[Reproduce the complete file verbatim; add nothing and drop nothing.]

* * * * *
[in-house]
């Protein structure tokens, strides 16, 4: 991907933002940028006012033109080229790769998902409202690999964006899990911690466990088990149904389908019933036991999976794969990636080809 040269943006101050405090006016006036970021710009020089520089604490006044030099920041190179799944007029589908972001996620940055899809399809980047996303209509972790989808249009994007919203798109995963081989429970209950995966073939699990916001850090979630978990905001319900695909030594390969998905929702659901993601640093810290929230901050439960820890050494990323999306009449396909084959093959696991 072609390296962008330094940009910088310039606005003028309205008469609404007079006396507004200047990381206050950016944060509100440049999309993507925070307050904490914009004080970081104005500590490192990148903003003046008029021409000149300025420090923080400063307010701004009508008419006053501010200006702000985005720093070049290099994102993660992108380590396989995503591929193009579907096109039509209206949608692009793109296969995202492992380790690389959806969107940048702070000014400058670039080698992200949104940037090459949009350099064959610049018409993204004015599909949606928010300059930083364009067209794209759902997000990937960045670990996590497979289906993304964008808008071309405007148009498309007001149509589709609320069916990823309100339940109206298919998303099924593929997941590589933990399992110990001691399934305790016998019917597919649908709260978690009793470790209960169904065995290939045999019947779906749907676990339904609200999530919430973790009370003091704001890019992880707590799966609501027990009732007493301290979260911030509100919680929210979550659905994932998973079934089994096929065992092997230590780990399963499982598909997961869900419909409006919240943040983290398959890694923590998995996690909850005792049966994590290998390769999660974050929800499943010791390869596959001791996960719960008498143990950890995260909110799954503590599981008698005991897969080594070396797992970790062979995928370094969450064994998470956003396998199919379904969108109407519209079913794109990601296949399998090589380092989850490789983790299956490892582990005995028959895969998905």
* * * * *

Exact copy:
[in-house]
């Protein structure tokens, strides 16, 4: 991907933002940028006012033109080229790769998902409202690999964006899990911690466990088990149904389908019933036991999976794969990636080809 040269943006101050405090006016006036970021710009020089520089604490006044030099920041190179799944007029589908972001996620940055899809399809980047996303209509972790989808249009994007919203798109995963081989429970209950995966073939699990916001850090979630978990905001319900695909030594390969998905929702659901993601640093810290929230901050439960820890050494990323999306009449396909084959093959696991 072609390296962008330094940009910088310039606005003028309205008469609404007079006396507004200047990381206050950016944060509100440049999309993507925070307050904490914009004080970081104005500590490192990148903003003046008029021409000149300025420090923080400063307010701004009508008419006053501010200006702000985005720093070049290099994102993660992108380590396989995503591929193009579907096109039509209206949608692009793109296969995202492992380790690389959806969107940048702070000014400058670039080698992200949104940037090459949009350099064959610049018409993204004015599909949606928010300059930083364009067209794209759902997000990937960045670990996590497979289906993304964008808008071309405007148009498309007001149509589709609320069916990823309100339940109206298919998303099924593929997941590589933990399992110990001691399934305790016998019917597919649908709260978690009793470790209960169904065995290939045999019947779906749907676990339904609200999530919430973790009370003091704001890019992880707590799966609501027990009732007493301290979260911030509100919680929210979550659905994932998973079934089994096929065992092997230590780990399963499982598909997961869900419909409006919240943040983290398959890694923590998995996690909850005792049966994590290998390769999660974050929800499943010791390869596959001791996960719960008498143990950890995260909110799954503590599981008698005991897969080594070396797992970790062979995928370094969450064994998470956003396998199919379904969108109407519209079913794109990601296949399998090589380092989850490789983790299956490892582990005995028959895969998905």